At the edge of the woodland, views opened up across the golf course and the flat lands leading towards the Fens. With binoculars it was possible to spot Ely Cathedral on the horizon. (Don't bother - it's not visible on the above photo).

Then it was time to make our way back out past the house, cross the road, then walk over Magog Down towards the car.

We'd had the best part of the day!

Take care.

Wednesday 21 October 2020

Autumn Creeps In

Autumn this year seems to be crawling in on all-fours, rather than striding boldly across the land. One place I thought we would be sure of a little colour is at Lynford Arboretum in Norfolk. In case you don't know the word, an "arboretum" is a collection of exotic trees, a very fashionable adjunct to any large mansion in eighteenth and nineteenth century England. But first a little stroll before we get to the Arboretum itself.

Quiet weather and a silvery light on the old gravel pits alongside the River Wissey.

And a secluded stretch of the river itself.

Turning back through typical Breckland scenery, with just the odd tree dressed for Autumn.

That all looks very peaceful, doesn't it? Though in reality there was a distant thumping of heavy artillery - that fence on the left is the edge of a military training area. Either they demolished the target or they gave up; the bombardment didn't last long.

Now just what is that strange yellow plant? I feel that I've seen it before, but I'm pretty sure it doesn't belong here in the Norfolk countryside. Answers on a postcard, please.

And so to the Arboretum....

The golden hues here were rather more impressive, especially the various birch trees.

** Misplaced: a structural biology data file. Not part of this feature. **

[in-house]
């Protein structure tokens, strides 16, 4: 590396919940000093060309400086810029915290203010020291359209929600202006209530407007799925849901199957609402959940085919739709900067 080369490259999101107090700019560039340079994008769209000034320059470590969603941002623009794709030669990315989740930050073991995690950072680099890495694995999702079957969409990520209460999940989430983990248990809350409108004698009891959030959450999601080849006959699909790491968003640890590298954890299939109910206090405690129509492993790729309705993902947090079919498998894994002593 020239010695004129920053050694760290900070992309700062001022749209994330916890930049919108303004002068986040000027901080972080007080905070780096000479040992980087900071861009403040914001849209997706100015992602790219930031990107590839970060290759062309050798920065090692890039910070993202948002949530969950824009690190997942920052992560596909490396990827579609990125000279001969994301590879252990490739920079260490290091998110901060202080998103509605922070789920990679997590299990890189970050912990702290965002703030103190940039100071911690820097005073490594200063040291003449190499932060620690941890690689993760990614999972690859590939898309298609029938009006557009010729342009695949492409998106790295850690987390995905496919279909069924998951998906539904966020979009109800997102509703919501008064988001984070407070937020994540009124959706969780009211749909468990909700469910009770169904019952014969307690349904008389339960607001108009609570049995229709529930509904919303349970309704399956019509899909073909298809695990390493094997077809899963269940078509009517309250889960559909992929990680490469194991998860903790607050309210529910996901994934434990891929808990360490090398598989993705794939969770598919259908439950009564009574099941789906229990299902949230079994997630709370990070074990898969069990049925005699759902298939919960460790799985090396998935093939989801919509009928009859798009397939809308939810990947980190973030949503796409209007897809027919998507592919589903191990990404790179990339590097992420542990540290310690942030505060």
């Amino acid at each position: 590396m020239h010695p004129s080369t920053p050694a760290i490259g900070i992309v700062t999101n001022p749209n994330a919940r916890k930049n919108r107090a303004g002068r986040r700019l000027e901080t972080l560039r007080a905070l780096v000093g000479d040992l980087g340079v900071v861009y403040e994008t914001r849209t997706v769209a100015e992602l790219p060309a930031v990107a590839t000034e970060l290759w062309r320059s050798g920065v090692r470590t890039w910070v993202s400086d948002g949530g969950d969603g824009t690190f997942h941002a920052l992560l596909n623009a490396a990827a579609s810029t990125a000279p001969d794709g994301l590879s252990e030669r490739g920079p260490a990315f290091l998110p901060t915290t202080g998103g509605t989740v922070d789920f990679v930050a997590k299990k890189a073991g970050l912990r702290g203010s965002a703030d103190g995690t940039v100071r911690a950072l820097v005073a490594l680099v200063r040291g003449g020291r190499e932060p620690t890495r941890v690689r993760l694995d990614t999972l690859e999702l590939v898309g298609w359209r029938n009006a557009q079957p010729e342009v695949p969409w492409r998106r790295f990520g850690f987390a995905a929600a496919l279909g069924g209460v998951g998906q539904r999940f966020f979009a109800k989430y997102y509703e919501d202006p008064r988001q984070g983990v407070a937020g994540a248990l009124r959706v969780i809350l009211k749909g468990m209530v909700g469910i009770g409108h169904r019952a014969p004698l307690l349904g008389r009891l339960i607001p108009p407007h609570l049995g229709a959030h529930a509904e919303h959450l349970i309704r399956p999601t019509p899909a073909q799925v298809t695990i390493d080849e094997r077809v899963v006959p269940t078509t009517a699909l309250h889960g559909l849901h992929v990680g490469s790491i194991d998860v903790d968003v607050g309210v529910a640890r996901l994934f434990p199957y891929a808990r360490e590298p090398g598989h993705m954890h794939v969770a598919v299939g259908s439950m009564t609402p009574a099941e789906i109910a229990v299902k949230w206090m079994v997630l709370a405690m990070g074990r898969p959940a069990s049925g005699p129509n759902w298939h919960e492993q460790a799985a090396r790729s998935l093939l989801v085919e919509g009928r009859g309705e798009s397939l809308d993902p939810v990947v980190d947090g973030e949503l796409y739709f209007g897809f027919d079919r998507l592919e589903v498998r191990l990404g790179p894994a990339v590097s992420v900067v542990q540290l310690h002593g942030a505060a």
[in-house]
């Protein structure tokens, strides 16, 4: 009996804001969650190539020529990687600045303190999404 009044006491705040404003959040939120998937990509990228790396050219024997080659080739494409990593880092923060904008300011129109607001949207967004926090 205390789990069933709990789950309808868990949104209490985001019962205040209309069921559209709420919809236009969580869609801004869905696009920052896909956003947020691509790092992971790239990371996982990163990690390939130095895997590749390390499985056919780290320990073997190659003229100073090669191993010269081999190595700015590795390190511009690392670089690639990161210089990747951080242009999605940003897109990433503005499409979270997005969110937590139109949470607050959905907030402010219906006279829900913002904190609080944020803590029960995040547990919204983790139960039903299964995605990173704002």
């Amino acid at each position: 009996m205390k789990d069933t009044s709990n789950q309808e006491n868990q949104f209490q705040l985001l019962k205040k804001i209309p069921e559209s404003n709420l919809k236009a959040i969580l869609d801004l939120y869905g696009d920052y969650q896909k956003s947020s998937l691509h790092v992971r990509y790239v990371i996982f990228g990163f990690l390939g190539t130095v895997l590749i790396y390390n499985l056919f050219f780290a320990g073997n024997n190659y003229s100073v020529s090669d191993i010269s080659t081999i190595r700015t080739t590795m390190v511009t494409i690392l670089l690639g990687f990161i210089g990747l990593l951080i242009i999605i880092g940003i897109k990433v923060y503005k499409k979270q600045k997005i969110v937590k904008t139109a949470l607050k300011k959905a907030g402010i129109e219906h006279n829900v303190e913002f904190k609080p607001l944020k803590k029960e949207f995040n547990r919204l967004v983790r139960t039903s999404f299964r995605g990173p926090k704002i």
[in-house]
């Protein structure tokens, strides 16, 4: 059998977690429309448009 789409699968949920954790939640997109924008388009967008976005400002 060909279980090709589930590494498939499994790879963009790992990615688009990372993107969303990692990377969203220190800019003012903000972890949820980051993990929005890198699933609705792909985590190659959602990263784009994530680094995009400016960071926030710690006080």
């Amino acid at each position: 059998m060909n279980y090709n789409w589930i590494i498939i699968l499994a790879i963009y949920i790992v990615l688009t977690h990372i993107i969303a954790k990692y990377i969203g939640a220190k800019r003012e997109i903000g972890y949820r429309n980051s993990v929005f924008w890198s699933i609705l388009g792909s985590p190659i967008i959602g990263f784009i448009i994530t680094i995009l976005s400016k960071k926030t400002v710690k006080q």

At a distance I thought this might be some kind of sculpture in bronze, though closer inspection revealed it to be wrought by the hand of nature - just a few little fungi on top of an old stump.

The Arboretum mingles deciduous and coniferous trees to good effect. It seems more natural to photograph the Autumn colours against the darker backdrop, but here I thought I'd try it the other way around, with the golden foliage shiny through.

An old brick water-tower makes a frame for an isolated tree.

Memory card filling up!

This low-growing maple was spreading its coppery boughs beneath the soaring conifers.

It's a great place for fungi-hunting too. But lets walk on beyond the Arboretum....

After the orderliness of the tree-collection it was good to see nature at her wildest, with branches surging in unstoppable growth.

The Highland Cattle have very sensibly forsaken their summer pasture which is now partly under water, though they can live happily on far rougher ground than this.

They are now on much better-drained land. Flocks of Redwings, just arrived here from Scandinavia, were feasting on the hedgerow berries.

A resident female Mallard was taking life easy....

....while Lynford Hall was reflected in the water of the ornamental lake.

Take care.

Monday 19 October 2020

Out Of The Box

Just a small selection of pictures of Boxford, not to be confused with Boxted which we visited recently, or indeed Boxworth, which is just a short walk from my brother's house. This is Boxford, a little town in Suffolk which has some interesting old buildings.

I realise that we're rather light on photos today, so to make up for the shortfall here's a little guitar music......

This is Afon (Welsh for "river") by Ben Walker, one of the finest acoustic guitarists around, though he's usually heard accompanying singers like Josienne Clarke or collaborating with other instrumentalists. 

Nice to hear that shimmering, silvery guitar playing.

Take care.